Earlier this summer, I had a series of garment sewing disasters (that serger came out of nowhere!), so I decided I needed a satisfying sewing win. Dogs are known for their healing properties, right?
I’m lucky this came together decently well because it honestly wasn’t the easiest! Getting all the ares with three seams properly aligned was somewhat tricky, but in the end I have the cutest little pup! I used the Purl Soho Pup pattern (free if you subscribe to their newsletter—look at the top of the page), truncating the wiener dog’s length by arbitrarily taking out a few inches in the middle of the pattern pieces.
For the main fabric I used a gray flannel that I once used as a baby quilt back, and for the accents a fun quilting cotton. She enjoys walks, feeling the breeze in her ears, and generally staying quiet!
Though I knit baby Jack a sweater, since I was getting to meet my first cousin once removed (I’m pretty sure that’s our relation—he’s my cousin’s son) at Beach Week, I had to make him something, right? The little stinker (on the verge of walking unassisted!) just turned one, and he took to the ball immediately. Success!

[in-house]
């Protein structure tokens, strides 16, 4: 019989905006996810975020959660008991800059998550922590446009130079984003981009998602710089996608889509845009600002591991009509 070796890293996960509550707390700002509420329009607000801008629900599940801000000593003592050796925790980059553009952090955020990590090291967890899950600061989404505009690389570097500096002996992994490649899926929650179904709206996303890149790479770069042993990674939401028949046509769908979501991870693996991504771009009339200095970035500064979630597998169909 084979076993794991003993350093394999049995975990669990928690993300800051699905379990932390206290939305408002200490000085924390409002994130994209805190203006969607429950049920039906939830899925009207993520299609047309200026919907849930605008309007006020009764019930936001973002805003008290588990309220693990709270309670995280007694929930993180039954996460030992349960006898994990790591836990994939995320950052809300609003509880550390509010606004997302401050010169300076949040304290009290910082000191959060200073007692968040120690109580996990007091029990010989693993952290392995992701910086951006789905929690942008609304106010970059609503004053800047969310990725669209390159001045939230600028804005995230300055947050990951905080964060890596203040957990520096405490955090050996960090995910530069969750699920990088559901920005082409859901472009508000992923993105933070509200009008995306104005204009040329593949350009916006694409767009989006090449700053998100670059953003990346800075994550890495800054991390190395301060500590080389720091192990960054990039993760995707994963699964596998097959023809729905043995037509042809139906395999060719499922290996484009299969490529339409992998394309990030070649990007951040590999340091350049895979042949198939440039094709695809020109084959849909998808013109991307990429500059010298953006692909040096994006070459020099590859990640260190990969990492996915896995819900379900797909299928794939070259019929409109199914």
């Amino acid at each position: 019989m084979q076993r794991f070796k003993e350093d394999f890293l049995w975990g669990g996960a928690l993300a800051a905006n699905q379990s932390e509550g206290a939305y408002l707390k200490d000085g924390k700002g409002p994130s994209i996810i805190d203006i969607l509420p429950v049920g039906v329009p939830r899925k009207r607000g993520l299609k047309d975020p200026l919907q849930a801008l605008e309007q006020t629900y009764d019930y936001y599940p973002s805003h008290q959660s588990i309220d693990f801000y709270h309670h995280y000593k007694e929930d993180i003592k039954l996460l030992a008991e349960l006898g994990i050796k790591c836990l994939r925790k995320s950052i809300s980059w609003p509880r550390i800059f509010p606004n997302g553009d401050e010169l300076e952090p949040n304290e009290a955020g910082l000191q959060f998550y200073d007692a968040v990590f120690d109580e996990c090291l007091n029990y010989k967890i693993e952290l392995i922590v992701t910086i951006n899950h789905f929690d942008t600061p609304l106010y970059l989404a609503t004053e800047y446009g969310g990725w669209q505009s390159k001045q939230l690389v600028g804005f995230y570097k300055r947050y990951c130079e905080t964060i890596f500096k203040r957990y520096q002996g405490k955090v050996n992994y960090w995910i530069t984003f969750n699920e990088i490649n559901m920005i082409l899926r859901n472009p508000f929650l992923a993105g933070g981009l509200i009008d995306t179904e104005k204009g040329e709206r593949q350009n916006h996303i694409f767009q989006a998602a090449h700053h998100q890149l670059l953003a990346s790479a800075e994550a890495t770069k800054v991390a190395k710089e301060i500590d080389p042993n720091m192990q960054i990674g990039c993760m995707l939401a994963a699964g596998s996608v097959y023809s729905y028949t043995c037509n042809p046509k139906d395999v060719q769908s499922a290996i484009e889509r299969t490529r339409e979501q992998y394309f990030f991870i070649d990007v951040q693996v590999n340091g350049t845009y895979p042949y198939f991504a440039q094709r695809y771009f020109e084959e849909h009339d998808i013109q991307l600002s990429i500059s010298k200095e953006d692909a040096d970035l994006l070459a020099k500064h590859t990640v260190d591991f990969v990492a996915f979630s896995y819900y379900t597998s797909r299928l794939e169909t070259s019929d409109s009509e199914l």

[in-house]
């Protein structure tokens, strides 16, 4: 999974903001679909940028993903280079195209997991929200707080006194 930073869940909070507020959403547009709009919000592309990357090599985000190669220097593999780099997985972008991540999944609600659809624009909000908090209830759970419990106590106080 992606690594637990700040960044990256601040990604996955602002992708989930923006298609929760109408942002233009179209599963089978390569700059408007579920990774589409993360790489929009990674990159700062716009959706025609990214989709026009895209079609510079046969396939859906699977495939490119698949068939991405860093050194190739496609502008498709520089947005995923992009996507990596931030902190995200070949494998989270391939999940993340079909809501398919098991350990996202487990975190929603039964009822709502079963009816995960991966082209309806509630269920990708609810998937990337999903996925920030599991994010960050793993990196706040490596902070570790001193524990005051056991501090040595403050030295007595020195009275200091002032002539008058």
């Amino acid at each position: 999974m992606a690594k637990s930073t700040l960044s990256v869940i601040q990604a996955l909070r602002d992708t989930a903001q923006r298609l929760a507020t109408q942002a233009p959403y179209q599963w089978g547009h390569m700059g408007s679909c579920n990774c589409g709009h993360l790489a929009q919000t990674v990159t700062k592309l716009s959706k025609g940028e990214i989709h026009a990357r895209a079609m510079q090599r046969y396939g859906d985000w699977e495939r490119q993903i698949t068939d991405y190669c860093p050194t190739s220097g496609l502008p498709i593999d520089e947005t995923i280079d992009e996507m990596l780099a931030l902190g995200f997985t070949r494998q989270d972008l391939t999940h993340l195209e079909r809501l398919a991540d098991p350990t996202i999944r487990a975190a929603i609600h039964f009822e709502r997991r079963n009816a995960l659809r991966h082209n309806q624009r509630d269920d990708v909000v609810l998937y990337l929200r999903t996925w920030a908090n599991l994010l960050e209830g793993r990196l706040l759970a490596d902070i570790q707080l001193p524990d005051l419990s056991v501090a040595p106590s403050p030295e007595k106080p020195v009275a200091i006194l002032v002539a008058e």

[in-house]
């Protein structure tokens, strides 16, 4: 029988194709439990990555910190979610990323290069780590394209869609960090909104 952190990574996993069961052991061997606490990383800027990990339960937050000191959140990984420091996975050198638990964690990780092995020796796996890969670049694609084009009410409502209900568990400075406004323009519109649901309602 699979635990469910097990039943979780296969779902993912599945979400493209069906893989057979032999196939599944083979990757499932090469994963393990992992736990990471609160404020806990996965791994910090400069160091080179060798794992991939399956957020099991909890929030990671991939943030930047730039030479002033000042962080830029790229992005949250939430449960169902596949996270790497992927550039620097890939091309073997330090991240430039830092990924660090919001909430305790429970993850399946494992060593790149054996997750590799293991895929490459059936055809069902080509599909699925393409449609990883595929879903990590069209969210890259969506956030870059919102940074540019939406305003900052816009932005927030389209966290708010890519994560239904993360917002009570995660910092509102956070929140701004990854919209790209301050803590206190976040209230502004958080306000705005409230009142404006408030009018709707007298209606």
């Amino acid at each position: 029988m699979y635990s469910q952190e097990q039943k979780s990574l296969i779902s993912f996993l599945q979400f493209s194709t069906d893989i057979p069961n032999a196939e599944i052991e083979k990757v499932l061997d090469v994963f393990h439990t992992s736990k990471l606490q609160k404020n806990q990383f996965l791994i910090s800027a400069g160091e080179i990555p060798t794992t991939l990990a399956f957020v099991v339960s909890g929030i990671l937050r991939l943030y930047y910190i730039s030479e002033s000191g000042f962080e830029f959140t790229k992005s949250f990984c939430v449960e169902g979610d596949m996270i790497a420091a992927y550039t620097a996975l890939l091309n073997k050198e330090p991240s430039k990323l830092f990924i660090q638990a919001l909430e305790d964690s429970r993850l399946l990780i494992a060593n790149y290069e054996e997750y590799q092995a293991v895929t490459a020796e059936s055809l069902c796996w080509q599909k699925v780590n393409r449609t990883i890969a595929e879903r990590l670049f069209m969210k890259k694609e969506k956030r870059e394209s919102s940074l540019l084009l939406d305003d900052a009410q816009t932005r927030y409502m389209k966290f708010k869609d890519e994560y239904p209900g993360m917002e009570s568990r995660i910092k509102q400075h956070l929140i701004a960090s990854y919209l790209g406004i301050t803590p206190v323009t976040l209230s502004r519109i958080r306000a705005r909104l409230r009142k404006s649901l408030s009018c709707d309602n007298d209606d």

In fact, during a naptime session on the beach I watched him in the Pack-n-Play struggling with his FOMO but also distracted by his new best toy: he hugged, pet, and babbled to the ball. I dared not take a photo lest I distract him from napping, which was what he was supposed to be doing. But rest assured it was heart-burstingly cute.
The crab fabric was bought at Makers’ Mercantile when I visited in March. I knew I’d use it to make Jack-Jack something, but I wasn’t sure what until I spied the Purl Bee Fabric Ball pattern. I made the medium size, which was perfect for his little arms to wrap around. All the solids are Kona cotton, and I just used heat n bond to affix the red circles—I meant to stitch them down a little but didn’t, and that was probably a mistake. I’ll know for the future. Also I used the cardboard-and-foil trick for making the circles, with middling success. It’s still pretty hinky. But it works!